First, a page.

Though a lot of readers might agree not much good came of 2016, here’s at least one: Carolina Pine Songwriter Sessions. Started by Wilmington’s Carolina Pine Productions, the monthly (save for December’s holiday break) songwriter sessions debuted last September.
“There’s a lot of talent there,” singer-songwriter and guitarist Cara Schauble says of November’s session. “People come out of the woodworks all over the place; there’s neverending talent here. Anyone looking for a taste of the Wilmington music scene, or who already knows it and wants to find out more, this is a great place to do it.”
Schauble will perform with five other artists at 2017’s first Carolina Pine Songwriter Session on Wed., Jan. 11, at the Brooklyn Arts Center. She’ll be joined by Justin Lacy, Koffee Brothers, Clay Crotts, Death By Fireworxxx, and Jarrett Mlodzinski.
It isn’t Schauble’s first performance of original work by any stretch. She tested out her tunes at Bourgie Night’s Wilmington Unplugged event last fall. As someone new to the music community, whether playing or just observing other performers, she’s been immersing herself in open mics and shows across town.
“Even if it’s not in my prospective genre, I love all the different artists, and all their different styles and approaches,” Schauble says. “There’s so much talent in Wilmington and I had no idea until I broke into the music crowd.”
Born into a musical family in Asheboro, NC, Schauble has been singing since she was a toddler. “Not very well,” she quickly adds with a laugh. Though shy, she threw herself into music, playing instruments and performing any way she could. Like her brothers, Schauble took piano lessons and then joined choirs, choruses and theatre productions before eventually teaching herself how to play guitar at 16 years old.
“All I really ever saw myself realistically doing was singing,” she continues. “And then you get to high school and they tell you to pick a ‘logical’ career.”
Schauble graduated with a degree in elementary education from UNCW in May 2016. While she loves working with kids, she wants to completely focus on a career in music for now. That led to her staying in Wilmington. Now, as a budding musician, she’s experiencing the Port City in an entirely different light.
“I feel like the music scene is kind of a hidden gem we have,” Schauble states. “In other places [like Nashville], it’s more obvious and there’s a lot of competition. . . . I’m realizing what a privilege it is to grow here. I think it’s a really great place to start out because it’s so intricate and small, [with] so many people doing the same thing.”
Local and regional musicians have been helpful in supplying guidance and mentoring Schauble. “Matt Phillips (based in Carrboro) actually got me into songwriting,” she tells. “He was nice enough to let me ask a million questions, talk to him on the phone for hours and gave me such great advice. . . . Then it just clicked. I got the first song written. From then on you figure out your way and it becomes easier.”
Schauble has made it a point to play any chance she can—to soak in the atmosphere of learning from those she admires. “They know all the things that you’re not seeing,” she says of her peers, “but at the same time . . . even if they think you suck they say it in a constructive way and pat you on the back. As nerve-racking as it is, it’s also very rewarding.”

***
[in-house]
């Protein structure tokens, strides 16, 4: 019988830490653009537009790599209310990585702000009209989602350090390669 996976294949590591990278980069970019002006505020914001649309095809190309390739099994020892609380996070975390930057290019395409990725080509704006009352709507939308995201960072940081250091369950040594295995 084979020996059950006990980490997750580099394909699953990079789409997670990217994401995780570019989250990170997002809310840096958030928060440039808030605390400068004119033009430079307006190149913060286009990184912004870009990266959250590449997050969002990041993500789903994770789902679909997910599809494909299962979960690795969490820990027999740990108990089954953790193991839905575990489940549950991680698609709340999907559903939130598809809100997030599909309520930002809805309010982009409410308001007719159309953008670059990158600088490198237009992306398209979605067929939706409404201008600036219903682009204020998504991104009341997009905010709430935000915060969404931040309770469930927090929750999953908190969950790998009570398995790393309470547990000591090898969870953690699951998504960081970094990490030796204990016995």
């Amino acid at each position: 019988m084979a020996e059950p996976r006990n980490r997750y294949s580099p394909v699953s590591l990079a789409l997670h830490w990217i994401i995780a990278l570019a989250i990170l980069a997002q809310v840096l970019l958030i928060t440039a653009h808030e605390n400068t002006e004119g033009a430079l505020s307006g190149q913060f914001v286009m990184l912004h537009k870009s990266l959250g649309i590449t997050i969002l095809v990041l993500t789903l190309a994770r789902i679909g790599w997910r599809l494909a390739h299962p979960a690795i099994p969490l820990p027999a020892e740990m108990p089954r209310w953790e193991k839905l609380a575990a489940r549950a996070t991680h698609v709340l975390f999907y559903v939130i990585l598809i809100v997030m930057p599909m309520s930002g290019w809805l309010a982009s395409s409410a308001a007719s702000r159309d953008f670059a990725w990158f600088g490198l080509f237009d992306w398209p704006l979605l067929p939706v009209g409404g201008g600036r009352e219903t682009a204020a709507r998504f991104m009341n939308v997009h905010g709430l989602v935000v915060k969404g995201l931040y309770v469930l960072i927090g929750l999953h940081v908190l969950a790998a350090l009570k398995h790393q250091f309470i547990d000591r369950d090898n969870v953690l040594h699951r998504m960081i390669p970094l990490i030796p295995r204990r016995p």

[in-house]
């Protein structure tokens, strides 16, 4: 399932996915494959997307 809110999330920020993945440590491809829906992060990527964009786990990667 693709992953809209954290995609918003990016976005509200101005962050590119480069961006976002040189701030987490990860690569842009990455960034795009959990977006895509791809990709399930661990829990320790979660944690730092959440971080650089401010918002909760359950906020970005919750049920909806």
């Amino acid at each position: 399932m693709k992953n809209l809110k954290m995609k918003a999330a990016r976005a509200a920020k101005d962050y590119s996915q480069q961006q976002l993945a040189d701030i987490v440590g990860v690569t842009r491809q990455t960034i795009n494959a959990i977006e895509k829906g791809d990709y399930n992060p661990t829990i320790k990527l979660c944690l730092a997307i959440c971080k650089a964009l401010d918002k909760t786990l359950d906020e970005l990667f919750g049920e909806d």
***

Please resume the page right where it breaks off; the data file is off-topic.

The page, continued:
Schauble is in the process of figuring out how her storytelling and writing become completed songs. She is carefully constructing their sound, melody and what genres may come into play. “I’m striving toward a contemporary blues genre,” she tells. “I’m still working on it—not everything I do falls into it. But that’s the end goal.”
Though she admits to half writing a song often only to leave it incomplete, Schauble now has nine originals under her belt. She’ll play four or five of them at Brooklyn Arts Center next Wednesday.
Though she tends to be true to storytelling (often about family and her experiences) as opposed to writing analogies, one of her favorites she’ll share at BAC is “Where the Sidewalk Ends.” Written in the last month or so, and in no relation to Shel Silverstein’s book of poetry, the song is upbeat and bluesy.
“It was one of those songs that was scarily easy to write,” Schauble says. “It’s the one song I have that is a complete analogy: It’s the story about a girl on the run and now she’s on the road. And there’s this guy that is wealthy and stable, and kinda coming at her, saying, ‘I can get you out of this; I can help you out if you just let me.’”
In many ways, Schauble’s song symbolizes her life: going to college because “it’s what you do” to get a stable job and life. The girl represents pursuing something potentially unstable, such as a career in music, or running away from traditional ideals of success. The guy represents the aforementioned stability. “She has him in her back pocket but at arm’s length,” Schauble explains. “But she’d rather just figure it out on her own.”
While the musician’s main instrument is her voice, she’s continuously learning about its marriage with her guitar. There’s a sense of freedom in her songs as she continues to grow and develop. She’s already dreaming up new parts for hypothetical players, too.
“Songs are always changing and growing, and as you grow as an artist, you change things about them,” she says—“especially for me, right now, since it’s just me and my guitar. Hopefully, one day I’d like to think that I’ll have a full band.”
See Cara Schauble and others at the fourth Carolina Pine Songwriter Session on January 11. Tickets are available in advance at Gravity Records for $5 or for $10 day of show. More details can be found at the event page on Facebook.